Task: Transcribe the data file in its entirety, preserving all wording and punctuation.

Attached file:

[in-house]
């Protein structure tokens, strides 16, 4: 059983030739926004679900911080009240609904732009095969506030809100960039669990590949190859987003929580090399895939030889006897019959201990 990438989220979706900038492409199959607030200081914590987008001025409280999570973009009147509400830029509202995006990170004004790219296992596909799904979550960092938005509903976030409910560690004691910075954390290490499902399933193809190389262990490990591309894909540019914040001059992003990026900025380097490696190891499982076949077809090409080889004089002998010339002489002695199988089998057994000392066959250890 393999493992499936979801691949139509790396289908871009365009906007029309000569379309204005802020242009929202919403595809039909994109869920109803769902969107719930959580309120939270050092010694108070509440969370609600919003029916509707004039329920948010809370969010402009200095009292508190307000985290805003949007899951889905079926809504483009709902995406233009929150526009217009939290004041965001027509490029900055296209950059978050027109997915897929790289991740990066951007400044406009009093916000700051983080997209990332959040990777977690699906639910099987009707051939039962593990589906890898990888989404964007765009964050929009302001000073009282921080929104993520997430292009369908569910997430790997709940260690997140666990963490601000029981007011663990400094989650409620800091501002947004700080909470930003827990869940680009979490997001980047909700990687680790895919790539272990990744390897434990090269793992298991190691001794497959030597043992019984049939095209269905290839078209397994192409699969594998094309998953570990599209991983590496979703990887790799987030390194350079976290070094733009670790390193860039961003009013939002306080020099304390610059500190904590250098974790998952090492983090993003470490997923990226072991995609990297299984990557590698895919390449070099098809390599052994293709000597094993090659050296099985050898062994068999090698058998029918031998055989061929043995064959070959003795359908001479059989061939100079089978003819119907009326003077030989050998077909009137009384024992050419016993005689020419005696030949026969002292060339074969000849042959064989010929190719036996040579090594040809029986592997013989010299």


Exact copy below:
[in-house]
């Protein structure tokens, strides 16, 4: 059983030739926004679900911080009240609904732009095969506030809100960039669990590949190859987003929580090399895939030889006897019959201990 990438989220979706900038492409199959607030200081914590987008001025409280999570973009009147509400830029509202995006990170004004790219296992596909799904979550960092938005509903976030409910560690004691910075954390290490499902399933193809190389262990490990591309894909540019914040001059992003990026900025380097490696190891499982076949077809090409080889004089002998010339002489002695199988089998057994000392066959250890 393999493992499936979801691949139509790396289908871009365009906007029309000569379309204005802020242009929202919403595809039909994109869920109803769902969107719930959580309120939270050092010694108070509440969370609600919003029916509707004039329920948010809370969010402009200095009292508190307000985290805003949007899951889905079926809504483009709902995406233009929150526009217009939290004041965001027509490029900055296209950059978050027109997915897929790289991740990066951007400044406009009093916000700051983080997209990332959040990777977690699906639910099987009707051939039962593990589906890898990888989404964007765009964050929009302001000073009282921080929104993520997430292009369908569910997430790997709940260690997140666990963490601000029981007011663990400094989650409620800091501002947004700080909470930003827990869940680009979490997001980047909700990687680790895919790539272990990744390897434990090269793992298991190691001794497959030597043992019984049939095209269905290839078209397994192409699969594998094309998953570990599209991983590496979703990887790799987030390194350079976290070094733009670790390193860039961003009013939002306080020099304390610059500190904590250098974790998952090492983090993003470490997923990226072991995609990297299984990557590698895919390449070099098809390599052994293709000597094993090659050296099985050898062994068999090698058998029918031998055989061929043995064959070959003795359908001479059989061939100079089978003819119907009326003077030989050998077909009137009384024992050419016993005689020419005696030949026969002292060339074969000849042959064989010929190719036996040579090594040809029986592997013989010299």